Though she eschewed Twitter and Facebook in the past, Sotto (“Before Ever After”) believes this “artificial and invasive” tool can be transformed into something genuine.
“If you share authentic things, you get authentic responses and create authentic relationships. You’re no longer the sole champion of your book. You have readers who become real friends, who campaign for your book as passionately as you do,” she said.
Esguerra (“My Imaginary Ex”), for her part, said another way authors can put themselves out there is by joining communities.
She talked about wearing various hats (reader, mentor, publicist) for #romanceclass, a group of Filipino romance authors; inadvertently becoming a publishing agony aunt in story-sharing site Wattpad, and being a patron of WOC In Romance, a global community promoting romance novels by women of color and transwomen.
CNN Philippines Life, on its second time in the literary fest, put a spotlight on stories about love and romance across different kinds of storytelling mediums.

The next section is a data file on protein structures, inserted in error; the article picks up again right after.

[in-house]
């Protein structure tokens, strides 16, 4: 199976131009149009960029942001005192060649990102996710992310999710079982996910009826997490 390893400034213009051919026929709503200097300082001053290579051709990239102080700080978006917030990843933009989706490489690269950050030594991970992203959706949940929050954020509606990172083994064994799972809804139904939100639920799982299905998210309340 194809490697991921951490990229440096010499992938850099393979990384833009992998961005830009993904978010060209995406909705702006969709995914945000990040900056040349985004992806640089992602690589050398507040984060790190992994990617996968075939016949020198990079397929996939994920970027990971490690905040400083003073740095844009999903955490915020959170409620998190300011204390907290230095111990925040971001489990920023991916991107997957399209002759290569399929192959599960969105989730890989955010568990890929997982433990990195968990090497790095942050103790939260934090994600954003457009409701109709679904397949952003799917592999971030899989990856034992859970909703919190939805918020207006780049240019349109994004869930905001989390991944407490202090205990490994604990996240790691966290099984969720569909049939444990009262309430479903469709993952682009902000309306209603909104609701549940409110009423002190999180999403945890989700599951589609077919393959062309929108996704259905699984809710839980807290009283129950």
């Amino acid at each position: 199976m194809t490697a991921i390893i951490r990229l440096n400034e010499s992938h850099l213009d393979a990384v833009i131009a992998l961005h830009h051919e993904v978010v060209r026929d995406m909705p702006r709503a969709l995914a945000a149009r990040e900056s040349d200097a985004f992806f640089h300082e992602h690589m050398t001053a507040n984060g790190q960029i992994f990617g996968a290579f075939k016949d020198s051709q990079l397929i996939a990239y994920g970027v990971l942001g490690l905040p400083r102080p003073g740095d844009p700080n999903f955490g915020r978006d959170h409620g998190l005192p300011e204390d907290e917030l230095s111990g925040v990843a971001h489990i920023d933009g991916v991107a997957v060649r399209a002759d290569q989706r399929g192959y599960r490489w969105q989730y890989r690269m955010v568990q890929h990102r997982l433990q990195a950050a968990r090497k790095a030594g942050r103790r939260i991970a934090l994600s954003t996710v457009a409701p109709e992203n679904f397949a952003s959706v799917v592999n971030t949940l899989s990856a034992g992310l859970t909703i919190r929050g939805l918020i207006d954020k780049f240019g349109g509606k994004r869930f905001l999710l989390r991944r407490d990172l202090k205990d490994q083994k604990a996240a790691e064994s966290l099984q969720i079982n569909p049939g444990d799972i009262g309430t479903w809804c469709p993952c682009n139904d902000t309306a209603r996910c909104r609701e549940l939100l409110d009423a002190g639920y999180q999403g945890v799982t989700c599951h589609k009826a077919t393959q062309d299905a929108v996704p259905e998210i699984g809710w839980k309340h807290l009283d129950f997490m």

The culture website invited film directors Samantha Lee (“Baka Bukas”) and Prime Cruz (“Sleepless”), television writer Benedict Mique (“On the Wings of Love,” “Till I Met You”) and romance author Esguerra to deconstruct romance and discuss how it has evolved as a genre in their respective fields.
The speakers talked about their different philosophies on writing about love for their work. For Esguerra and Mique, the idea of “happily ever after” is expected, nonnegotiable even, when it comes to writing romance in books and in “teleseryes” for love teams. In indie filmmaking, as Lee and Cruz pointed out, there is more freedom in how love stories are told.
A panel discussion featuring book bloggers also tackled one of the hottest and most-talked-about issues in book publishing today, especially in young adult (YA) literature: diversity.
Diversity in literature, as blogger JM Cabral said, “gives all kinds of readers the opportunity to see themselves in books, in stories.” It isn’t limited to race or color; it includes representations of religion, culture, gender, body or size, physical disability and mental health.